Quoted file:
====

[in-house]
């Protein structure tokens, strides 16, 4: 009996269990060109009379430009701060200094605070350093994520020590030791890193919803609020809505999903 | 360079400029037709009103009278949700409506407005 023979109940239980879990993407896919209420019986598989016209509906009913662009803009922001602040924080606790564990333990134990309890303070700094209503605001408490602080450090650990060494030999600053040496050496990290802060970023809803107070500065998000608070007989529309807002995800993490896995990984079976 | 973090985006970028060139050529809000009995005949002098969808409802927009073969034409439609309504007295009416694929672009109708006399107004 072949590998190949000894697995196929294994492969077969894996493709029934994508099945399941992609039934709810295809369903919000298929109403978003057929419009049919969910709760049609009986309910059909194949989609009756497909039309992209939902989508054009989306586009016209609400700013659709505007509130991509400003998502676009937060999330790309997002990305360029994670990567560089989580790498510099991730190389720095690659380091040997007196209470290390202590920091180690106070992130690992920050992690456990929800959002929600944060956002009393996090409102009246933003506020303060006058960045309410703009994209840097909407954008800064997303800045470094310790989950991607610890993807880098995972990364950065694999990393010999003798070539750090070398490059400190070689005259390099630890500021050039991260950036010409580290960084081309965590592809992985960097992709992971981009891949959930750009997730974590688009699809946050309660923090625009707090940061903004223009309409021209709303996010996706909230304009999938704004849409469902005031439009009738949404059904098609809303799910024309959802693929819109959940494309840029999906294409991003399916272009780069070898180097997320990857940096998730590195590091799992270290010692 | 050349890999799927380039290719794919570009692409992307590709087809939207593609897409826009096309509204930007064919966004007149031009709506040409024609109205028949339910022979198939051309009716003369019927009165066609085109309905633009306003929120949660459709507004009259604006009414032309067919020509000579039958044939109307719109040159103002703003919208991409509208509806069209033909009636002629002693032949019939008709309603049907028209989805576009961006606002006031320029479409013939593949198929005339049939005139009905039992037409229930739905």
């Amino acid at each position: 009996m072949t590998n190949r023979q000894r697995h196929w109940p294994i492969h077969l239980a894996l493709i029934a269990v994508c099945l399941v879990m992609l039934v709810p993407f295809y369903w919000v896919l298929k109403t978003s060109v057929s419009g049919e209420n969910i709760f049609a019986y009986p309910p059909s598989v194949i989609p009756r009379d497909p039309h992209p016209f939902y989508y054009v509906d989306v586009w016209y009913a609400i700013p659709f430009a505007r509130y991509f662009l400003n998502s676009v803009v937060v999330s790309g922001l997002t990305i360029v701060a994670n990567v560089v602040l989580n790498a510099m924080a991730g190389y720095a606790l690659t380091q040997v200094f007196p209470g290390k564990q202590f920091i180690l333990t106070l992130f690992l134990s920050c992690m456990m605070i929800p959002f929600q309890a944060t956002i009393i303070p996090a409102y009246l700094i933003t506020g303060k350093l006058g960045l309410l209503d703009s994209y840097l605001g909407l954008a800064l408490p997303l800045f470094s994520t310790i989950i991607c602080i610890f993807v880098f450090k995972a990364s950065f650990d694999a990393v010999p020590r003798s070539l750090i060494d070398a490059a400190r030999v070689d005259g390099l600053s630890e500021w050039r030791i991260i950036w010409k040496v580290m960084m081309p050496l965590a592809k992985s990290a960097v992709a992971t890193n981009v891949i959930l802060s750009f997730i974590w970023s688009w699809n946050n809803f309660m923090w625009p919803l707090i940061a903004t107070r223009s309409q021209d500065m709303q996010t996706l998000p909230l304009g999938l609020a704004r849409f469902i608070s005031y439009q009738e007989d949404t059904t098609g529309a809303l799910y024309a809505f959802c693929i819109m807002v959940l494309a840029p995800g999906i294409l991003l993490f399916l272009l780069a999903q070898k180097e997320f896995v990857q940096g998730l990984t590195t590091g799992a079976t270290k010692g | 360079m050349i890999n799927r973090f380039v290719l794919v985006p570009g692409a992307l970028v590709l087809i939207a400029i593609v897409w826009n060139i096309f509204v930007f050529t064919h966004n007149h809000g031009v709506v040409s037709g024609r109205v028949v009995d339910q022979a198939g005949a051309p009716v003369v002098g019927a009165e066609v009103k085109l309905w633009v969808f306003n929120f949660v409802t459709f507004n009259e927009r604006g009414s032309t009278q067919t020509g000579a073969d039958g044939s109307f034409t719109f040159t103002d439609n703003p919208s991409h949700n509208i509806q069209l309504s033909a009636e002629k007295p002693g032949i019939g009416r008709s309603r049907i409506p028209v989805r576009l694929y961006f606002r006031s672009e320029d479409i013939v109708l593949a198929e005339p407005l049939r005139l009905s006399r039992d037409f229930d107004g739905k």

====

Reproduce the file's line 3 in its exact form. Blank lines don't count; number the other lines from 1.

């Amino acid at each position: 009996m072949t590998n190949r023979q000894r697995h196929w109940p294994i492969h077969l239980a894996l493709i029934a269990v994508c099945l399941v879990m992609l039934v709810p993407f295809y369903w919000v896919l298929k109403t978003s060109v057929s419009g049919e209420n969910i709760f049609a019986y009986p309910p059909s598989v194949i989609p009756r009379d497909p039309h992209p016209f939902y989508y054009v509906d989306v586009w016209y009913a609400i700013p659709f430009a505007r509130y991509f662009l400003n998502s676009v803009v937060v999330s790309g922001l997002t990305i360029v701060a994670n990567v560089v602040l989580n790498a510099m924080a991730g190389y720095a606790l690659t380091q040997v200094f007196p209470g290390k564990q202590f920091i180690l333990t106070l992130f690992l134990s920050c992690m456990m605070i929800p959002f929600q309890a944060t956002i009393i303070p996090a409102y009246l700094i933003t506020g303060k350093l006058g960045l309410l209503d703009s994209y840097l605001g909407l954008a800064l408490p997303l800045f470094s994520t310790i989950i991607c602080i610890f993807v880098f450090k995972a990364s950065f650990d694999a990393v010999p020590r003798s070539l750090i060494d070398a490059a400190r030999v070689d005259g390099l600053s630890e500021w050039r030791i991260i950036w010409k040496v580290m960084m081309p050496l965590a592809k992985s990290a960097v992709a992971t890193n981009v891949i959930l802060s750009f997730i974590w970023s688009w699809n946050n809803f309660m923090w625009p919803l707090i940061a903004t107070r223009s309409q021209d500065m709303q996010t996706l998000p909230l304009g999938l609020a704004r849409f469902i608070s005031y439009q009738e007989d949404t059904t098609g529309a809303l799910y024309a809505f959802c693929i819109m807002v959940l494309a840029p995800g999906i294409l991003l993490f399916l272009l780069a999903q070898k180097e997320f896995v990857q940096g998730l990984t590195t590091g799992a079976t270290k010692g | 360079m050349i890999n799927r973090f380039v290719l794919v985006p570009g692409a992307l970028v590709l087809i939207a400029i593609v897409w826009n060139i096309f509204v930007f050529t064919h966004n007149h809000g031009v709506v040409s037709g024609r109205v028949v009995d339910q022979a198939g005949a051309p009716v003369v002098g019927a009165e066609v009103k085109l309905w633009v969808f306003n929120f949660v409802t459709f507004n009259e927009r604006g009414s032309t009278q067919t020509g000579a073969d039958g044939s109307f034409t719109f040159t103002d439609n703003p919208s991409h949700n509208i509806q069209l309504s033909a009636e002629k007295p002693g032949i019939g009416r008709s309603r049907i409506p028209v989805r576009l694929y961006f606002r006031s672009e320029d479409i013939v109708l593949a198929e005339p407005l049939r005139l009905s006399r039992d037409f229930d107004g739905k």